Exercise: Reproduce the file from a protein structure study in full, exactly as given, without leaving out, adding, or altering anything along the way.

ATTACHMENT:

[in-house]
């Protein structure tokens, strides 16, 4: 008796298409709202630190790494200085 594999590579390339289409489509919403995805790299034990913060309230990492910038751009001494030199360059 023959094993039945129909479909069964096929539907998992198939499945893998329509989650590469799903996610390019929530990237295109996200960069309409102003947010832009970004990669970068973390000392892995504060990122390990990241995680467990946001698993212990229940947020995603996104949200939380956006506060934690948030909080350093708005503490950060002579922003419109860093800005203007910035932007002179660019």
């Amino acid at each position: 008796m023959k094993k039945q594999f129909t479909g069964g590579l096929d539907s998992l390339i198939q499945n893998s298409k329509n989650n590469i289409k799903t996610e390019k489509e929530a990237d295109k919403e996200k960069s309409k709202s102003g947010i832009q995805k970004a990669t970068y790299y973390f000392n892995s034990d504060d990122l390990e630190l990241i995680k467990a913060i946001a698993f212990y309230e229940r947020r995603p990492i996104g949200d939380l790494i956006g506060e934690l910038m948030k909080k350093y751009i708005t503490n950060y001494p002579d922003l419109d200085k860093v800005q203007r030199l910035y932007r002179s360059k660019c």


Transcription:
[in-house]
């Protein structure tokens, strides 16, 4: 008796298409709202630190790494200085 594999590579390339289409489509919403995805790299034990913060309230990492910038751009001494030199360059 023959094993039945129909479909069964096929539907998992198939499945893998329509989650590469799903996610390019929530990237295109996200960069309409102003947010832009970004990669970068973390000392892995504060990122390990990241995680467990946001698993212990229940947020995603996104949200939380956006506060934690948030909080350093708005503490950060002579922003419109860093800005203007910035932007002179660019």
């Amino acid at each position: 008796m023959k094993k039945q594999f129909t479909g069964g590579l096929d539907s998992l390339i198939q499945n893998s298409k329509n989650n590469i289409k799903t996610e390019k489509e929530a990237d295109k919403e996200k960069s309409k709202s102003g947010i832009q995805k970004a990669t970068y790299y973390f000392n892995s034990d504060d990122l390990e630190l990241i995680k467990a913060i946001a698993f212990y309230e229940r947020r995603p990492i996104g949200d939380l790494i956006g506060e934690l910038m948030k909080k350093y751009i708005t503490n950060y001494p002579d922003l419109d200085k860093v800005q203007r030199l910035y932007r002179s360059k660019c």